Chindia: Cooperate, compete or confront
TWO great civilisations with different post-colonial development models, different social as well as political setups, different oriental attributes, and most importantly, different economies that together account for more than a third of the world's population — China and India (Chindia) — are not only consolidating their place in Asia, but also making their presence felt on the global stage.
As the competition grows for energy and raw materials to feed their rising economies — as seen in both wooing Africa — and their naval presence intensifies to protect the supply routes in the Indian Ocean, the discourse on a potential Indo-Sino rivalry in the future is gaining pace.
While Beijing is developing strategic port facilities in India's neighbourhood of Myanmar, Bangladesh, and Pakistan, New Delhi has taken the lead in hosting the first Indian Ocean Naval Symposium to encourage strategic cooperation among the countries in the Indian Ocean Region.
Though their bilateral relations have steadily improved, the history of war in 1962, unresolved border disputes, economic competition, the Beijing-Islamabad proximity, and the presence of the Dalai Lama and Tibetan refugees in India — keep the relations on tenterhooks.
In spite of the challenges, it is important to stop viewing the developments in mere India-versus-China terms and take an optimistic India-plus-China approach that guarantees a win-win situation. As the global economic balance shifts towards Asia, Chindia could engage in cooperative as well as competitive, and not necessarily confrontational engagement.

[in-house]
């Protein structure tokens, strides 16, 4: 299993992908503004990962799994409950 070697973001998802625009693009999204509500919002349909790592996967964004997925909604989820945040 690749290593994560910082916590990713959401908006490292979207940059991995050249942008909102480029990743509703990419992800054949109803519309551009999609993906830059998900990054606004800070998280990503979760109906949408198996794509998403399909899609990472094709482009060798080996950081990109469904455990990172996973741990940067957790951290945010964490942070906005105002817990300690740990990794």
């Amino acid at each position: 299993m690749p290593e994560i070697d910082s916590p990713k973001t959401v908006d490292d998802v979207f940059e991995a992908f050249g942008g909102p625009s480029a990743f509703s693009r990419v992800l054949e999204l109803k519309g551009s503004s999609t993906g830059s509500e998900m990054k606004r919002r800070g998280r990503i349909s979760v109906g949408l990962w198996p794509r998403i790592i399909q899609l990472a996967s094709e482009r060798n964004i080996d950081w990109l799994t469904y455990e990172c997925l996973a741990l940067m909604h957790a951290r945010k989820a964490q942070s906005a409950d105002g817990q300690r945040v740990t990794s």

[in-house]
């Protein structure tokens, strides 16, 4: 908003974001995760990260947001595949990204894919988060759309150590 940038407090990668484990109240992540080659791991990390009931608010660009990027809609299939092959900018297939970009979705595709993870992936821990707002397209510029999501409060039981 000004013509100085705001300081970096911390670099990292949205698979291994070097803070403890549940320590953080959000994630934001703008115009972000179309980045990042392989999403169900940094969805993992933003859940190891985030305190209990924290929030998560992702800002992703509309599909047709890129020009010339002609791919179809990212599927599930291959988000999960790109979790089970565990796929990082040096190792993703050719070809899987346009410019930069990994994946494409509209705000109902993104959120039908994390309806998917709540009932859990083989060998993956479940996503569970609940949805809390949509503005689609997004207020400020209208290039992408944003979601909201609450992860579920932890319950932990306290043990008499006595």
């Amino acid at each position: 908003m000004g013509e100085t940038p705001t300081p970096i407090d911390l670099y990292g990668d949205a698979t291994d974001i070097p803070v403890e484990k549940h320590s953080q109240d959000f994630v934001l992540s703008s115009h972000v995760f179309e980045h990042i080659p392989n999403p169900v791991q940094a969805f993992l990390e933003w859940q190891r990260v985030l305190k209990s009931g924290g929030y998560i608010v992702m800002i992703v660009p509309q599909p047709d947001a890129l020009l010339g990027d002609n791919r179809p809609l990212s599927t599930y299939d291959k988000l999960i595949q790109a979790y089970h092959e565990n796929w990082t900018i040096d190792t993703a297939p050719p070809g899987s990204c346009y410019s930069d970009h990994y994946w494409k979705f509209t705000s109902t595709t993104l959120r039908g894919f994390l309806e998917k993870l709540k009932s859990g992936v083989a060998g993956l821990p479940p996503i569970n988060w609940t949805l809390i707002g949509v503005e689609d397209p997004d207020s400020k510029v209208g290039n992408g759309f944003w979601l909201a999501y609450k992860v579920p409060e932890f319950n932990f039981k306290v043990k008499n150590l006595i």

Given the state of infrastructure in India and the realisation about its linkage with growth, China's success is acting as a catalyst for change in India. In the prevailing mood of competition, the Indian leadership has said: "We want to catch up with China," but doing so requires "greater political consensus" on reforms, which is an internal dilemma, without China in the picture.
While it is fashionable among common Indians to believe that Chindia are engaged in a developmental race, New Delhi has reinforced that China's rise is an opportunity rather than a threat to India. It has clearly stated that Indians would do well to stop racing with the Chinese and start admiring — "We are not in a race...They have already won the race."
In the foreign policy realm too, "China is a model for India in how to operate in the new world order and deal with the United States." Analysts argue that India's new foreign policy diluting non-alignment is influenced by China's realism. Further, the 'look East' policy could also be a result of the "concern that a rising China might economically and politically isolate India from Southeast Asia."
Energy has been the prime reason for competition in recent years, but has also witnessed cooperation. Chindia are the world's fastest growing energy consumers, with China and India importing about 40 per cent and 70 per cent of their needs respectively. They have signed numerous pacts in the hydrocarbon sector, most notably the 2006 "Memorandum for Enhancing Cooperation in the Field of Oil and Natural Gas".
Yet, India has lost out to China in $10 billion of auctions for energy assets, among others, in Kazakhstan, Myanmar, as well as parts of Africa. At the same time, however, the two countries partnered successfully in Syria in 2005.